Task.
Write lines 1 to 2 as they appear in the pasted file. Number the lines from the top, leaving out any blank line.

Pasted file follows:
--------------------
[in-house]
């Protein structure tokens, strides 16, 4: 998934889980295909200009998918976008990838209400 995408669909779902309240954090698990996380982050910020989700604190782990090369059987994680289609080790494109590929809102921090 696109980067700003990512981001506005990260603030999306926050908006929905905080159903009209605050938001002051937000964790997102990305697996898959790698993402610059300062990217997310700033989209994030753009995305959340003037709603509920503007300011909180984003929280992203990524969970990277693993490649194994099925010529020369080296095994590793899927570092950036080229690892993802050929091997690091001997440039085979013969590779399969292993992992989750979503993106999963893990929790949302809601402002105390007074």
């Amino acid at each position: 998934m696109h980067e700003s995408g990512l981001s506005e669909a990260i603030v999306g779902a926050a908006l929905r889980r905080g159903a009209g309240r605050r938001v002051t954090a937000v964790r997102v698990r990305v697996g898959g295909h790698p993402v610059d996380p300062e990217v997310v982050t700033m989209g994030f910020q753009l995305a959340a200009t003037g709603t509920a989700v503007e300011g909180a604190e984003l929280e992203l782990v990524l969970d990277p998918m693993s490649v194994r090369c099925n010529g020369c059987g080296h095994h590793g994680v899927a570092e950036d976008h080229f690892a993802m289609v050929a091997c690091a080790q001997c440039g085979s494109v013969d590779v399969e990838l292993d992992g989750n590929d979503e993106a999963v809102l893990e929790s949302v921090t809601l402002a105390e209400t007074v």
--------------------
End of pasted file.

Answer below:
[in-house]
């Protein structure tokens, strides 16, 4: 998934889980295909200009998918976008990838209400 995408669909779902309240954090698990996380982050910020989700604190782990090369059987994680289609080790494109590929809102921090 696109980067700003990512981001506005990260603030999306926050908006929905905080159903009209605050938001002051937000964790997102990305697996898959790698993402610059300062990217997310700033989209994030753009995305959340003037709603509920503007300011909180984003929280992203990524969970990277693993490649194994099925010529020369080296095994590793899927570092950036080229690892993802050929091997690091001997440039085979013969590779399969292993992992989750979503993106999963893990929790949302809601402002105390007074």